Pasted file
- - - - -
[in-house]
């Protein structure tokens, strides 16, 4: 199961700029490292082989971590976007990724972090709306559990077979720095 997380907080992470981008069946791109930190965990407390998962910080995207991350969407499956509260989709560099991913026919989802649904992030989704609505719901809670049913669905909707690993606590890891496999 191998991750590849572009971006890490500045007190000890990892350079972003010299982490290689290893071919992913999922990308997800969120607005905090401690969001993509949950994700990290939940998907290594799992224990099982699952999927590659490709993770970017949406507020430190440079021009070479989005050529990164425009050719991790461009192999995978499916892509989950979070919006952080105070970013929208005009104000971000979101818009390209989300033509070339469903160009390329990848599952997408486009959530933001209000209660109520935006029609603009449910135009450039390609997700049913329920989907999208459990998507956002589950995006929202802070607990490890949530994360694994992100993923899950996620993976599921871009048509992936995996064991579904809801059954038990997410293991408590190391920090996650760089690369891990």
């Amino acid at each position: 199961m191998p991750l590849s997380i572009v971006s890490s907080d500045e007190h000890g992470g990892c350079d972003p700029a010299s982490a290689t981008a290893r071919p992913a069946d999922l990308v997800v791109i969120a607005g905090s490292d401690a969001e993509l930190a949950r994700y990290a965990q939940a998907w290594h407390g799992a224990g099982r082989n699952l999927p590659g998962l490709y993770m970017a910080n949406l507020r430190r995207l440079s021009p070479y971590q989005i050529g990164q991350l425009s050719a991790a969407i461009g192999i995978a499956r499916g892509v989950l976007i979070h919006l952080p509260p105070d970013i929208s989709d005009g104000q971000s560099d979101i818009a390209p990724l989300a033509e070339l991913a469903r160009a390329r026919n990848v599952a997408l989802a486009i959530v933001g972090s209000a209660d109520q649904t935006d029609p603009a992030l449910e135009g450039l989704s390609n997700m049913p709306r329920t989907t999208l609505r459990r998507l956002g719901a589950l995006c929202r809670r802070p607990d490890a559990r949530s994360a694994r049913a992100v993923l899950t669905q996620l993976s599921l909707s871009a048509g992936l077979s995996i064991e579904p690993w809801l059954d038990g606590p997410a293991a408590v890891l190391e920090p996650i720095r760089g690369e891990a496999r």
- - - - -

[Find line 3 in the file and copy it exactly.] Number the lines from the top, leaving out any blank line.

């Amino acid at each position: 199961m191998p991750l590849s997380i572009v971006s890490s907080d500045e007190h000890g992470g990892c350079d972003p700029a010299s982490a290689t981008a290893r071919p992913a069946d999922l990308v997800v791109i969120a607005g905090s490292d401690a969001e993509l930190a949950r994700y990290a965990q939940a998907w290594h407390g799992a224990g099982r082989n699952l999927p590659g998962l490709y993770m970017a910080n949406l507020r430190r995207l440079s021009p070479y971590q989005i050529g990164q991350l425009s050719a991790a969407i461009g192999i995978a499956r499916g892509v989950l976007i979070h919006l952080p509260p105070d970013i929208s989709d005009g104000q971000s560099d979101i818009a390209p990724l989300a033509e070339l991913a469903r160009a390329r026919n990848v599952a997408l989802a486009i959530v933001g972090s209000a209660d109520q649904t935006d029609p603009a992030l449910e135009g450039l989704s390609n997700m049913p709306r329920t989907t999208l609505r459990r998507l956002g719901a589950l995006c929202r809670r802070p607990d490890a559990r949530s994360a694994r049913a992100v993923l899950t669905q996620l993976s599921l909707s871009a048509g992936l077979s995996i064991e579904p690993w809801l059954d038990g606590p997410a293991a408590v890891l190391e920090p996650i720095r760089g690369e891990a496999r």